The Washington Post
Mast Farm Inn: mountain hospitality, modern amenities • "Nestled in the beautiful Watauga River Valley off the Blue Ridge Parkway, this peaceful rural community seems largely unchanged and incorruptible. Less than a mile down the road, you can buy Coca-Cola in a glass bottle at the 128-year-old Mast General Store"
"Mast Farm Inn: mountain hospitality, modern amenities"
By Nancy Trejos
The Washington Post
The Sunday, July 4th, 2010 Edition
The Mast Farm Inn in historic Valle Crucis, N.C., is the kind of place where you don’t have to lock your doors. Not that I had a choice. To protect the historical integrity of my cottage — the Loom House — the door could not have a lock installed in it.
"Don’t worry. Everything is safe here," innkeeper Sandra Deschamps Siano assured me.
I believed her. Nestled in the beautiful Watauga River Valley off the Blue Ridge Parkway, this peaceful rural community seems largely unchanged and incorruptible. Less than a mile down the road, you can buy Coca-Cola in a glass bottle at the 128-year-old Mast General Store, then sip it while listening to a man play banjo on the porch. (Wander to the back of the store, and you’ll find a chicken hatch door in the floor.)
The inn’s history goes back even farther than the store’s. The first house, a two-room log cabin, was built by Joseph Mast around 1810. Construction of the farmhouse began in the 1880s. He passed the house down to his son Finlay and daughter-in-law Josephine, who began renting rooms and cooking meals for tourists around the turn of the century.
Finlay and Josephine stopped operating the inn in the 1930s, and the property remained mostly empty until 1984, when the first of a series of random pairs of sisters took ownership.
In keeping with tradition, five years ago, Sandra and her sister, Danielle Deschamps, became the innkeepers after years of living and traveling around Paris, London, New York and other parts of North Carolina. Their parents and Sandra’s husband help run the inn, which has seven rooms in the main house and seven cottages.
The entire inn is on the National Register of Historic Places, and the Loom House is one of the oldest cottages in the county, Sandra told me, which is why she has been reluctant to mess with the door. (You can lock it from the inside, though, which is what I did each night.) "I hope you don’t mind. It’s very rustic," she told me as she showed me into the two-story cottage.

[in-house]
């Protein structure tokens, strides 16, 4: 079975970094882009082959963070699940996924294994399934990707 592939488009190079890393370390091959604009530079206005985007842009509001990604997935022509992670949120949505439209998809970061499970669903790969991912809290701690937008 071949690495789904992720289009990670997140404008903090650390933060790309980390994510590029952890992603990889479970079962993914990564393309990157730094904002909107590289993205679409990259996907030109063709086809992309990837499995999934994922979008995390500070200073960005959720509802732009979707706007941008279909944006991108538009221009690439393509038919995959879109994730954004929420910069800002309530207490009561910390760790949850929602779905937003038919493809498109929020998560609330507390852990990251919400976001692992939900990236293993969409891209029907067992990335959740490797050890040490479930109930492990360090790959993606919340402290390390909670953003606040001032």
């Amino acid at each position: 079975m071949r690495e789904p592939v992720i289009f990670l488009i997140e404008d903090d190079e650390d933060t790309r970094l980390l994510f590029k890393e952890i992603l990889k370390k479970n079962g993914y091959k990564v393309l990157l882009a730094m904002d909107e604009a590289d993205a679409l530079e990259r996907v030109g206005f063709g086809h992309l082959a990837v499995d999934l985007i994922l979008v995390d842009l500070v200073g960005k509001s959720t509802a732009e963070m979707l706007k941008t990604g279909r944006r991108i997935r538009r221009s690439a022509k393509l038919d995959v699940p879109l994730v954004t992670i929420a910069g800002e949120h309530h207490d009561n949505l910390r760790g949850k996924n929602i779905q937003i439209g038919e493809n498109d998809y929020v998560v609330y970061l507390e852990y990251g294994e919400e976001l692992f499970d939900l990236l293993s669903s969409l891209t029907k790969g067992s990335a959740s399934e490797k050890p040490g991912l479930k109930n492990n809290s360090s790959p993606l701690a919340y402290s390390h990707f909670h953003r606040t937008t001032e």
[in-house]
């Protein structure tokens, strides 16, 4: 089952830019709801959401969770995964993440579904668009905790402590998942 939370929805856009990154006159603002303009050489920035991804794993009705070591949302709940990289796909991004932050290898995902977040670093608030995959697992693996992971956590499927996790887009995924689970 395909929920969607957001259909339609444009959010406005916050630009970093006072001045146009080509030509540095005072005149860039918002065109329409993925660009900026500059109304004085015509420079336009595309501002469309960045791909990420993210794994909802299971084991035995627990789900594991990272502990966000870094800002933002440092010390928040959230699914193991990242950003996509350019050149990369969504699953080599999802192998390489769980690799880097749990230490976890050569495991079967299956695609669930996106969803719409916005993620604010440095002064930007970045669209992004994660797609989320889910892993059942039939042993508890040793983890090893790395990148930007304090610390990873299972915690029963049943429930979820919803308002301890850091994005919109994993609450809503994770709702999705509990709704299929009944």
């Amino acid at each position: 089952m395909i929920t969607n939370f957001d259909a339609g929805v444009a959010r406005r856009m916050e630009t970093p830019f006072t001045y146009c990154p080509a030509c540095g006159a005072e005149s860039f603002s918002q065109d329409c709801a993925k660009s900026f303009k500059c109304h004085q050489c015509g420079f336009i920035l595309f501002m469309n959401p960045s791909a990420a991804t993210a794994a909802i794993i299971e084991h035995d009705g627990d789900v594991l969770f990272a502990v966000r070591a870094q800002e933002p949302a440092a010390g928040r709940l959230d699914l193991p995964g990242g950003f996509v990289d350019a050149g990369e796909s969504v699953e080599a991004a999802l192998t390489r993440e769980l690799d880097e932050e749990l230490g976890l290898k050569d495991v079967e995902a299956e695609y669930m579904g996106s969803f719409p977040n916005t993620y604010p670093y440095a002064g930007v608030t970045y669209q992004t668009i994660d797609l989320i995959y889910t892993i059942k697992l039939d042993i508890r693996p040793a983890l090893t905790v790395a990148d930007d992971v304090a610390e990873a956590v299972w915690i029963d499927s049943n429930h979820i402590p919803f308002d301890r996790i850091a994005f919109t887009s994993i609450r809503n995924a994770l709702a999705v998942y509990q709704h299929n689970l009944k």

It was indeed, and smelled of old wood, but it had modern amenities such as a television set, a DVD player, central air-conditioning and free wireless Internet access. In the living room on the ground floor was a massage tub for two. Upstairs was a queen-sized bed (with a quilt, of course) and a bathroom with a corner shower. That’s the kind of rustic I could get used to.
"We mostly try to inspire a relaxing environment where you disconnect from the everyday chaos and reconnect with yourself, and the person you are traveling with," Sandra said.
As I sat in a rocking chair on the porch of my cottage, disconnection from the chaos of Washington was easy given that my cellphone barely got service and the Wi-Fi signal was inconsistent. Spotting me with a glass of water in my hand, an employee asked if I would prefer a glass of wine. I couldn’t work, so why say no?
The Deschamps sisters have become known for such personalized service. When you reserve a room, they e-mail you a questionnaire asking what you’d like to do during your trip. When you arrive, they give you a cloth bag filled with brochures, guidebooks and magazines to help arrange just those kinds of activities. I had said I wanted to go zip-lining, and in my bag was information about a local zip-lining company.
The accommodations aren’t the only draw to the Mast Farm. The on-site restaurant has become quite popular and is a finalist for a state award for promoting farm-to-table dining. Dinner is served only on Thursday, Friday and Saturday (plus Sunday in July and October). Usually, there are only two seatings a night in the small dining room.
After I and other guests listened to local guitarist Gary Lane during the Friday night social hour, we were escorted to the dining room for a prix-fixe four-course meal. Even though we were all getting the same food, we each got a menu with our names on it, and the personalization didn’t stop there. Danielle, who with her mother, Marie Henriette, is in charge of the cooking, Googles each guest and names each dish after something in his or her life. I got a Georgetown University soup, for instance, because I graduated from Georgetown. Had I been celebrating a birthday or anniversary, my menu would have been even more personalized.
On the menu that night was a hearty tomato soup, a fresh mixed greens salad, and a perfectly cooked steak tucked into a pastry dough that I didn’t care for as much. The only decision we had to make during the meal was which of the four desserts to choose. I opted for the heavenly Hummingbird banana pineapple cake with homemade ice cream.
Breakfast the next day was equally good — and filling. I didn’t need vegetable quiche and a sausage with a homemade biscuit, so I tried only a little of both, and was still full until dinner. Good thing there were so many hiking trails nearby.
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